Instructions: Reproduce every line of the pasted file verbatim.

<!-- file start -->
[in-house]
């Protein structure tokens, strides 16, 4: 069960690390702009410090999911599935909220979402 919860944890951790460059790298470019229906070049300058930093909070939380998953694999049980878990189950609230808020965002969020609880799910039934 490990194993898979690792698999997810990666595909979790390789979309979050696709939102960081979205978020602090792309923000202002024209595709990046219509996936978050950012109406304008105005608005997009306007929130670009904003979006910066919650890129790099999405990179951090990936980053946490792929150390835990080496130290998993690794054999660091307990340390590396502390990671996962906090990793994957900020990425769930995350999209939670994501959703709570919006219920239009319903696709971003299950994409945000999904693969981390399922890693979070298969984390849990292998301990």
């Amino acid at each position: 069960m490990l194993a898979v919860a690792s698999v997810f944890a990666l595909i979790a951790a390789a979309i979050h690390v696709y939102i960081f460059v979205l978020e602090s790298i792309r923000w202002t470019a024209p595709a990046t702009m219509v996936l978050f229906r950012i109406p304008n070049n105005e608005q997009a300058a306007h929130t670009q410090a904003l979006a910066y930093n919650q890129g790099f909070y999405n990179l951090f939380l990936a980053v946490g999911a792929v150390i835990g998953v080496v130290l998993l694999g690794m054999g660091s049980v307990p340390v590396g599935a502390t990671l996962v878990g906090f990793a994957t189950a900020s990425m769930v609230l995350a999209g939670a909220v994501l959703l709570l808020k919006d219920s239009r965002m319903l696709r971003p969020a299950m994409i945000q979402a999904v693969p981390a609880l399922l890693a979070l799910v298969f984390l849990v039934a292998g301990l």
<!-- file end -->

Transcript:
[in-house]
């Protein structure tokens, strides 16, 4: 069960690390702009410090999911599935909220979402 919860944890951790460059790298470019229906070049300058930093909070939380998953694999049980878990189950609230808020965002969020609880799910039934 490990194993898979690792698999997810990666595909979790390789979309979050696709939102960081979205978020602090792309923000202002024209595709990046219509996936978050950012109406304008105005608005997009306007929130670009904003979006910066919650890129790099999405990179951090990936980053946490792929150390835990080496130290998993690794054999660091307990340390590396502390990671996962906090990793994957900020990425769930995350999209939670994501959703709570919006219920239009319903696709971003299950994409945000999904693969981390399922890693979070298969984390849990292998301990």
């Amino acid at each position: 069960m490990l194993a898979v919860a690792s698999v997810f944890a990666l595909i979790a951790a390789a979309i979050h690390v696709y939102i960081f460059v979205l978020e602090s790298i792309r923000w202002t470019a024209p595709a990046t702009m219509v996936l978050f229906r950012i109406p304008n070049n105005e608005q997009a300058a306007h929130t670009q410090a904003l979006a910066y930093n919650q890129g790099f909070y999405n990179l951090f939380l990936a980053v946490g999911a792929v150390i835990g998953v080496v130290l998993l694999g690794m054999g660091s049980v307990p340390v590396g599935a502390t990671l996962v878990g906090f990793a994957t189950a900020s990425m769930v609230l995350a999209g939670a909220v994501l959703l709570l808020k919006d219920s239009r965002m319903l696709r971003p969020a299950m994409i945000q979402a999904v693969p981390a609880l399922l890693a979070l799910v298969f984390l849990v039934a292998g301990l």